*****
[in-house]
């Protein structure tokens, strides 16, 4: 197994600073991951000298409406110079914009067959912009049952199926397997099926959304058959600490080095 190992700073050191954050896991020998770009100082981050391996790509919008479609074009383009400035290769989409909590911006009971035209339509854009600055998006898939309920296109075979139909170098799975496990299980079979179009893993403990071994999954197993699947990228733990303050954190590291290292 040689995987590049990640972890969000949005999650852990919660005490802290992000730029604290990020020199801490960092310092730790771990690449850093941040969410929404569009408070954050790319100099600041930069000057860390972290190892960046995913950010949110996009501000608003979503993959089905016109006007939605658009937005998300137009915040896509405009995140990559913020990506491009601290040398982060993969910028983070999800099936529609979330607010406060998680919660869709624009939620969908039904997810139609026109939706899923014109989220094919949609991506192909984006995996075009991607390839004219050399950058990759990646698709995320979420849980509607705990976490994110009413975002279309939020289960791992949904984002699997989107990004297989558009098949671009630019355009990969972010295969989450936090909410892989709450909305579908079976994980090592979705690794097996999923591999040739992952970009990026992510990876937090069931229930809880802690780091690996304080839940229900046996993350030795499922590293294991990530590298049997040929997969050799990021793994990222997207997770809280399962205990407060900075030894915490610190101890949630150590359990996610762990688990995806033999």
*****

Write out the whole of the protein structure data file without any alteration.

[in-house]
């Protein structure tokens, strides 16, 4: 197994600073991951000298409406110079914009067959912009049952199926397997099926959304058959600490080095 190992700073050191954050896991020998770009100082981050391996790509919008479609074009383009400035290769989409909590911006009971035209339509854009600055998006898939309920296109075979139909170098799975496990299980079979179009893993403990071994999954197993699947990228733990303050954190590291290292 040689995987590049990640972890969000949005999650852990919660005490802290992000730029604290990020020199801490960092310092730790771990690449850093941040969410929404569009408070954050790319100099600041930069000057860390972290190892960046995913950010949110996009501000608003979503993959089905016109006007939605658009937005998300137009915040896509405009995140990559913020990506491009601290040398982060993969910028983070999800099936529609979330607010406060998680919660869709624009939620969908039904997810139609026109939706899923014109989220094919949609991506192909984006995996075009991607390839004219050399950058990759990646698709995320979420849980509607705990976490994110009413975002279309939020289960791992949904984002699997989107990004297989558009098949671009630019355009990969972010295969989450936090909410892989709450909305579908079976994980090592979705690794097996999923591999040739992952970009990026992510990876937090069931229930809880802690780091690996304080839940229900046996993350030795499922590293294991990530590298049997040929997969050799990021793994990222997207997770809280399962205990407060900075030894915490610190101890949630150590359990996610762990688990995806033999």